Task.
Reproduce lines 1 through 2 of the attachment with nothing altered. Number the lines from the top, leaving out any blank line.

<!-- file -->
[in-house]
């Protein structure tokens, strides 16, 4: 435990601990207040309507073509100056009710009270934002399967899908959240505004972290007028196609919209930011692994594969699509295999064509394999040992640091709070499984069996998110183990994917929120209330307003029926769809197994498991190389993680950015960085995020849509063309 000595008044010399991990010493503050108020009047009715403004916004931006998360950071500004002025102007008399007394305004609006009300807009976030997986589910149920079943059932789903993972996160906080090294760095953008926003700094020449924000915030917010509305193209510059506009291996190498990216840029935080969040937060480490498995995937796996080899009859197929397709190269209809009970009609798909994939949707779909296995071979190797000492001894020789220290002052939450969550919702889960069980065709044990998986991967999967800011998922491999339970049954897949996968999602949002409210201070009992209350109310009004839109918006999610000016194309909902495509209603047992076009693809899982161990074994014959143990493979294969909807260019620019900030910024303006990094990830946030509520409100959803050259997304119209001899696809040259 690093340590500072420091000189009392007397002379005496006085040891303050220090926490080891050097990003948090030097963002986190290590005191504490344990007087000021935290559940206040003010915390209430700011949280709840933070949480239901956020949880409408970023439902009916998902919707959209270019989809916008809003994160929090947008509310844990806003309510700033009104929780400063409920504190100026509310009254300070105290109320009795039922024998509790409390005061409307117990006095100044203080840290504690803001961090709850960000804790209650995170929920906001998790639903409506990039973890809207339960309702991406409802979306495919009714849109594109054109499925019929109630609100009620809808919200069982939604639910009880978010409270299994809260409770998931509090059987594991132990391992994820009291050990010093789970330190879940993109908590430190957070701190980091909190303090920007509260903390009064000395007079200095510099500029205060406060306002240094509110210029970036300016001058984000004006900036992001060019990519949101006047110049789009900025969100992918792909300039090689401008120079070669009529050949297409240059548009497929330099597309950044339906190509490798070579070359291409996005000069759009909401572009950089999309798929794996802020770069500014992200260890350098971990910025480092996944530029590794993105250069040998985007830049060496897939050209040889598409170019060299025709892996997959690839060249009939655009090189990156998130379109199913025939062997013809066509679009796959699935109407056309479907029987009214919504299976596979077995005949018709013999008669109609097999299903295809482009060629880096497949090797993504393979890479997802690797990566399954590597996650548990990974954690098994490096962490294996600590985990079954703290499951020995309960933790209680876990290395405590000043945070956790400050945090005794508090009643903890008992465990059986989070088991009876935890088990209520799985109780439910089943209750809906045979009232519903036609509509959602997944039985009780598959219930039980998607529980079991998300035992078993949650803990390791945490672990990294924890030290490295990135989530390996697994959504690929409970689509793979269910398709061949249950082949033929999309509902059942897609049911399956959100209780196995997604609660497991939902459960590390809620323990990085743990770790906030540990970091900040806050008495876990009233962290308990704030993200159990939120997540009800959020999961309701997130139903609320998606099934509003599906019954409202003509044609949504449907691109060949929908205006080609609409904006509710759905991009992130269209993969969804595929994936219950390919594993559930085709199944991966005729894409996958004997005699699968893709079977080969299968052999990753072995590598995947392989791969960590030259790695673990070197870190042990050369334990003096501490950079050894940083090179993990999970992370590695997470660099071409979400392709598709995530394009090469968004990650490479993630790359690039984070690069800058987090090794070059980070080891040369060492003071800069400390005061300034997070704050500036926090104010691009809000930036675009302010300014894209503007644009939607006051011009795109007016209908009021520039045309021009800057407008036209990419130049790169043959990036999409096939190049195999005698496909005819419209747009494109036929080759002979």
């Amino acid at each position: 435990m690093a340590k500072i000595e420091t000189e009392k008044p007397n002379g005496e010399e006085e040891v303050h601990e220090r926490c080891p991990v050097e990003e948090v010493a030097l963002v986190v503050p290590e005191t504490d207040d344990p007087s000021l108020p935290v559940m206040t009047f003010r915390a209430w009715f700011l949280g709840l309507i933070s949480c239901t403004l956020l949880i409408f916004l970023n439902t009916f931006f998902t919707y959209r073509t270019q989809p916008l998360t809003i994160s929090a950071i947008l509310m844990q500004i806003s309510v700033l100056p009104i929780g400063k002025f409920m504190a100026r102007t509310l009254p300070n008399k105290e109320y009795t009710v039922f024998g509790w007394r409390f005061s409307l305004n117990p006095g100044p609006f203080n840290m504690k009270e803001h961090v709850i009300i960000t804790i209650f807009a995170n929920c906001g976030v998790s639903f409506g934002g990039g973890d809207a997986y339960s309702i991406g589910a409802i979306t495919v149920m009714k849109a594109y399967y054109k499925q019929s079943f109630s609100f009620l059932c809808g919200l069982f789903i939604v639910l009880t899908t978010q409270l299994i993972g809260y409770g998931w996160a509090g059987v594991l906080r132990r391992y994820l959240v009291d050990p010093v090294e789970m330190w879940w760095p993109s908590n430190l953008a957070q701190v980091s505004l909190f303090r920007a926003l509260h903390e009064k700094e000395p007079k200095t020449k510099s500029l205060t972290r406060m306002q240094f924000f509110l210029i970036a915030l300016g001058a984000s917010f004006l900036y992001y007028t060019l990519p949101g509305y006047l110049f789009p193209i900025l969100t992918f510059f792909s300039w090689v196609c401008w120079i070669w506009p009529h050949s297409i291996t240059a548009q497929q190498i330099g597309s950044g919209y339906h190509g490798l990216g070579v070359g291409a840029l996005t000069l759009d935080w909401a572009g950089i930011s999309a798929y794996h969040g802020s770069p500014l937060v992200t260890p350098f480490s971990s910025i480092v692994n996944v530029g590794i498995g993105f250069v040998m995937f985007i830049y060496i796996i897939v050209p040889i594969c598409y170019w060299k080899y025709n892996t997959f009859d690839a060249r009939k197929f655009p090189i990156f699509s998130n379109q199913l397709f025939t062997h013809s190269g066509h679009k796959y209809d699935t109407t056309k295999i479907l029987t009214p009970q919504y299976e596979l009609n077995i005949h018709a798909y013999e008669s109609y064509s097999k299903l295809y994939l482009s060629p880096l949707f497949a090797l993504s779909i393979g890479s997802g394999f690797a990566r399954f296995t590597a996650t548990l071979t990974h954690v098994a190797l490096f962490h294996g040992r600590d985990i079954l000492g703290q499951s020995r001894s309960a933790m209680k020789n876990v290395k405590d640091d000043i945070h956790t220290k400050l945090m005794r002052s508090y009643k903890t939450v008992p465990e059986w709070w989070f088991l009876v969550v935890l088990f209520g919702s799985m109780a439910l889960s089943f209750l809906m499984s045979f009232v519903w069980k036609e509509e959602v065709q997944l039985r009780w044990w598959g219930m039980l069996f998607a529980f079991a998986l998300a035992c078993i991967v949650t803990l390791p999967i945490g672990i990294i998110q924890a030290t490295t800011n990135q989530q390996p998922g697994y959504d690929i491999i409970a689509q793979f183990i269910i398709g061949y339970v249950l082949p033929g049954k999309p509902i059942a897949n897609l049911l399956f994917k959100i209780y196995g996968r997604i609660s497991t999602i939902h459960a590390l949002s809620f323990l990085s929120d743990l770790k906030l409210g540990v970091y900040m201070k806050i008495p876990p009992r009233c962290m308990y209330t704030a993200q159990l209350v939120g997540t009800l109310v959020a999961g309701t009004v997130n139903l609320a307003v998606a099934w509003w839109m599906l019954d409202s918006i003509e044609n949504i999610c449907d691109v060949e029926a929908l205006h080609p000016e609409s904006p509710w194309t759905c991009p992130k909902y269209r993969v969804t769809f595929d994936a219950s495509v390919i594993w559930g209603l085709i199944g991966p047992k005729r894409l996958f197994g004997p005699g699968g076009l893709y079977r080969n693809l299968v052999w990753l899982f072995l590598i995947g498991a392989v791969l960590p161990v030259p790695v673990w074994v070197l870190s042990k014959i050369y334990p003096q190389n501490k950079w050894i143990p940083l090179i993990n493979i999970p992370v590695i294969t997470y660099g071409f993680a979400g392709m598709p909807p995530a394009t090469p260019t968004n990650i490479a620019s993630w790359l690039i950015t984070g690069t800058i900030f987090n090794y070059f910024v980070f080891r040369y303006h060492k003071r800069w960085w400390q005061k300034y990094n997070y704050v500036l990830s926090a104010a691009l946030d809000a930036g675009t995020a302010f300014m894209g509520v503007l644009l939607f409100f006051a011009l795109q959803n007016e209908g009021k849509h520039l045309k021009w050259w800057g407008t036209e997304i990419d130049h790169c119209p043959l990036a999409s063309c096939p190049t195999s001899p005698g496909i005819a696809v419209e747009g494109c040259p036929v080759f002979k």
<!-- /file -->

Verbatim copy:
[in-house]
């Protein structure tokens, strides 16, 4: 435990601990207040309507073509100056009710009270934002399967899908959240505004972290007028196609919209930011692994594969699509295999064509394999040992640091709070499984069996998110183990994917929120209330307003029926769809197994498991190389993680950015960085995020849509063309 000595008044010399991990010493503050108020009047009715403004916004931006998360950071500004002025102007008399007394305004609006009300807009976030997986589910149920079943059932789903993972996160906080090294760095953008926003700094020449924000915030917010509305193209510059506009291996190498990216840029935080969040937060480490498995995937796996080899009859197929397709190269209809009970009609798909994939949707779909296995071979190797000492001894020789220290002052939450969550919702889960069980065709044990998986991967999967800011998922491999339970049954897949996968999602949002409210201070009992209350109310009004839109918006999610000016194309909902495509209603047992076009693809899982161990074994014959143990493979294969909807260019620019900030910024303006990094990830946030509520409100959803050259997304119209001899696809040259 690093340590500072420091000189009392007397002379005496006085040891303050220090926490080891050097990003948090030097963002986190290590005191504490344990007087000021935290559940206040003010915390209430700011949280709840933070949480239901956020949880409408970023439902009916998902919707959209270019989809916008809003994160929090947008509310844990806003309510700033009104929780400063409920504190100026509310009254300070105290109320009795039922024998509790409390005061409307117990006095100044203080840290504690803001961090709850960000804790209650995170929920906001998790639903409506990039973890809207339960309702991406409802979306495919009714849109594109054109499925019929109630609100009620809808919200069982939604639910009880978010409270299994809260409770998931509090059987594991132990391992994820009291050990010093789970330190879940993109908590430190957070701190980091909190303090920007509260903390009064000395007079200095510099500029205060406060306002240094509110210029970036300016001058984000004006900036992001060019990519949101006047110049789009900025969100992918792909300039090689401008120079070669009529050949297409240059548009497929330099597309950044339906190509490798070579070359291409996005000069759009909401572009950089999309798929794996802020770069500014992200260890350098971990910025480092996944530029590794993105250069040998985007830049060496897939050209040889598409170019060299025709892996997959690839060249009939655009090189990156998130379109199913025939062997013809066509679009796959699935109407056309479907029987009214919504299976596979077995005949018709013999008669109609097999299903295809482009060629880096497949090797993504393979890479997802690797990566399954590597996650548990990974954690098994490096962490294996600590985990079954703290499951020995309960933790209680876990290395405590000043945070956790400050945090005794508090009643903890008992465990059986989070088991009876935890088990209520799985109780439910089943209750809906045979009232519903036609509509959602997944039985009780598959219930039980998607529980079991998300035992078993949650803990390791945490672990990294924890030290490295990135989530390996697994959504690929409970689509793979269910398709061949249950082949033929999309509902059942897609049911399956959100209780196995997604609660497991939902459960590390809620323990990085743990770790906030540990970091900040806050008495876990009233962290308990704030993200159990939120997540009800959020999961309701997130139903609320998606099934509003599906019954409202003509044609949504449907691109060949929908205006080609609409904006509710759905991009992130269209993969969804595929994936219950390919594993559930085709199944991966005729894409996958004997005699699968893709079977080969299968052999990753072995590598995947392989791969960590030259790695673990070197870190042990050369334990003096501490950079050894940083090179993990999970992370590695997470660099071409979400392709598709995530394009090469968004990650490479993630790359690039984070690069800058987090090794070059980070080891040369060492003071800069400390005061300034997070704050500036926090104010691009809000930036675009302010300014894209503007644009939607006051011009795109007016209908009021520039045309021009800057407008036209990419130049790169043959990036999409096939190049195999005698496909005819419209747009494109036929080759002979």